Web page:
From the end of my freshman year until just after graduation, I dated an older guy who treated me terribly. So terribly. I have never been so disrespected in my life, and after that relationship I knew I would never let it happen again. He constantly cheated on me, lied to me, put me down...he would promise to come see me, then never show up. Days later he would call and turn it into my fault somehow. He did a lot of drugs, and he took me into some really sketchy situations that looking back on I cannot believe I allowed myself to be in as such a young girl. I never, ever tried one drug or took one sip of alcohol when I was with him, and I'm sure I have my parents influence to thank for that. I repeatedly found out about girls that he slept with...a friend of a friend, a girl we went to church with, a younger girl at school. It was miserable. I was horribly depressed, not only because of him, but because I truly suffered from depression. I contemplated suicide. I hated my life. I thought things would never get better.

And yet, I had it all...in the eyes of all the people surrounding me in that tiny little town, I really had it all going for me. Sure, people knew about the crazy boyfriend, but I'm positive no one really knew what was going on, aside from friends of his who had little sympathy for me. People just knew I was dating this guy who went to our school a few years before and had a not-so-great reputation. I'm sure people wondered why on earth we were together, but while I was at school he rarely came up.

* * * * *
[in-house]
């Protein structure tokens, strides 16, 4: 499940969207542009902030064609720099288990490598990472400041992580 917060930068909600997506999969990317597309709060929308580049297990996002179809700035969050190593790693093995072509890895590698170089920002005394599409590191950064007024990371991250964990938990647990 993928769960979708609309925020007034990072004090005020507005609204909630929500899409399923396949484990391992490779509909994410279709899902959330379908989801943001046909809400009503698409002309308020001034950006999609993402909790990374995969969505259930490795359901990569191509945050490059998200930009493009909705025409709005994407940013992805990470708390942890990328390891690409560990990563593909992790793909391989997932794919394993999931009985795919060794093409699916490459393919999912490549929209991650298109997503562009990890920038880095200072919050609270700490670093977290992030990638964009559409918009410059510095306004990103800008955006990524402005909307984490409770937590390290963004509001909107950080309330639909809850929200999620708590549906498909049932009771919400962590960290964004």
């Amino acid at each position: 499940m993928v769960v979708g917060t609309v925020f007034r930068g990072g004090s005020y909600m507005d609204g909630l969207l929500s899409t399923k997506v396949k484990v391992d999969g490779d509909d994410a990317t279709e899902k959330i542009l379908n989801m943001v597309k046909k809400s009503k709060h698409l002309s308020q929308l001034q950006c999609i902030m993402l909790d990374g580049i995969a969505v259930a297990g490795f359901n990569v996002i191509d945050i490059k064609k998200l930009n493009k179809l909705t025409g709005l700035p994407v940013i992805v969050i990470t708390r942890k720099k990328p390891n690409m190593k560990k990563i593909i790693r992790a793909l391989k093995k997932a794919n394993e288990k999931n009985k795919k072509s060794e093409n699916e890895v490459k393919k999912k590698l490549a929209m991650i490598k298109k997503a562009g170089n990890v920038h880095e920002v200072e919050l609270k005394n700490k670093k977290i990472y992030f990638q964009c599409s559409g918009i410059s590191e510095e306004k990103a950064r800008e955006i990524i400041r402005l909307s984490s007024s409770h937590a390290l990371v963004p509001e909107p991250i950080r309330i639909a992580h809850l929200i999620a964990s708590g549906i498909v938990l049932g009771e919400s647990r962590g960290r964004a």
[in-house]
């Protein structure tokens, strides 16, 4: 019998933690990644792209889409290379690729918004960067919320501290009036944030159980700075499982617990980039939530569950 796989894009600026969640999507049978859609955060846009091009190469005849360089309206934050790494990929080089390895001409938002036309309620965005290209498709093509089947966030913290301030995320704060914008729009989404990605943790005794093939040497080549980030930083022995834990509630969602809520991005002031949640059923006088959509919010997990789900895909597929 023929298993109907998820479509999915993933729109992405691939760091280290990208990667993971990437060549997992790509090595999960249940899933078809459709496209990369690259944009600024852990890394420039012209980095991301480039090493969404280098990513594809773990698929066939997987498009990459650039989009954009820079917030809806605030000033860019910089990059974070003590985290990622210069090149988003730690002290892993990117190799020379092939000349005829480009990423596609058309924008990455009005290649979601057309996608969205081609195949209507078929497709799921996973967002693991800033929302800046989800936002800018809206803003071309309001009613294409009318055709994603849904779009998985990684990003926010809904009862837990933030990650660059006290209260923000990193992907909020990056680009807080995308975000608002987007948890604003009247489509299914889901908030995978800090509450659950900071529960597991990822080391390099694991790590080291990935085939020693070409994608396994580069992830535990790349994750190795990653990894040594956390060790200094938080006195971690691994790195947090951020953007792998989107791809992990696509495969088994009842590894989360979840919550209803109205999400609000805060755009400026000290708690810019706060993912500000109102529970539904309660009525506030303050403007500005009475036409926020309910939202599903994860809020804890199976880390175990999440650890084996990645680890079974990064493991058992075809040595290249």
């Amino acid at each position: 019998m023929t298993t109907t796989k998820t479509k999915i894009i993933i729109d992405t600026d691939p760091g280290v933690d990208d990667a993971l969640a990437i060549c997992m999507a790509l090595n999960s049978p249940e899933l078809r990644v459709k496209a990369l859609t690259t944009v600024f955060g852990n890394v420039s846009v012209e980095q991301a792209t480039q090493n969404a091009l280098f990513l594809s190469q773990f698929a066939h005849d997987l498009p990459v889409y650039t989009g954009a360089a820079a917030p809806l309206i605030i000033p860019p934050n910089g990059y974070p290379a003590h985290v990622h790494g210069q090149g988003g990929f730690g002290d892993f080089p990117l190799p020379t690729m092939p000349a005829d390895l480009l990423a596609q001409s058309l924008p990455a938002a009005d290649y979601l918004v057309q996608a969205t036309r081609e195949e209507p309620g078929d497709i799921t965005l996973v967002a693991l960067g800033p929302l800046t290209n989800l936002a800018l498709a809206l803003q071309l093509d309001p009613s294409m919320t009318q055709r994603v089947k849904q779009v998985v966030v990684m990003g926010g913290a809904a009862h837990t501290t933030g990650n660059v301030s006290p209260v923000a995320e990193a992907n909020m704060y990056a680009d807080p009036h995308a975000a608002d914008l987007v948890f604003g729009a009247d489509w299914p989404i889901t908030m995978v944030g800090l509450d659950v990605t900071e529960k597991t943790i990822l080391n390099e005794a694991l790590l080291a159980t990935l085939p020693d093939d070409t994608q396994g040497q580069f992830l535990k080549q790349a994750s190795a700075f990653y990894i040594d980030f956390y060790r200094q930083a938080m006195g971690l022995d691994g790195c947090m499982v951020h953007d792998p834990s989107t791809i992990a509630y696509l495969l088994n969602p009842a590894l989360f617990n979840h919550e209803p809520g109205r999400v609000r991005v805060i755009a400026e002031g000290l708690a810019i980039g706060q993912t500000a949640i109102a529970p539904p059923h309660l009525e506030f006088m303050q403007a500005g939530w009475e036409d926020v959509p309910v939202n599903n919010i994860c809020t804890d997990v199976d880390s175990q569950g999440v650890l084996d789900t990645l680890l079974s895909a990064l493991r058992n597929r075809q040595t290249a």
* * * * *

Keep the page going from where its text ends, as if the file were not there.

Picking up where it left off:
I think growing up in that type of place really makes me appreciate the anonymity that comes with living in a bigger city. I rarely run into people I know. I'm just another face in the crowd. I don't have to worry about constantly being judged. I don't have any type of image to uphold, because no one knows me here. Sure, I miss the slower pace, the friendly faces, the sense of community...there are some really amazing advantages to growing up in a small town, and I'll forever be grateful that I had that experience. But thank God I married a man who would never survive in a small town...because I'm positive I could never go back.

I haven't been to my hometown, other than a quick drive through, in several years. My parents got divorced and they both moved. Very few of my friends still live there. I have no reason to go. It makes me nervous just thinking about it...all the people I'd see, the questions I'd be asked...people's surprise at seeing me there. I don't feel like I have any enemies by any means, in fact, I mostly have warm feelings for the people from that phase in my life. Sometimes I feel a little homesick...not so much for the actual physical place, but just for that time in my life. Although it was far from perfect, especially in my later years there, it was home. I felt safe, loved, protected...there's just something about living with your mom and your dad that can never be replaced. I'm just so far removed from that now, it feels so foreign. Even though growing up there is so much a part of who I am, it seems like another life. I'm so thankful for everything I experienced, even the less than pleasant side of things, because I'm sure I wouldn't be who I am today without it.

1 comment

  1. I love how open and honest you are! This is a wonderful reminder that everyone, no matter how "perfect" you think they are, is fighting their own battle so we shouldn't be so quick to judge.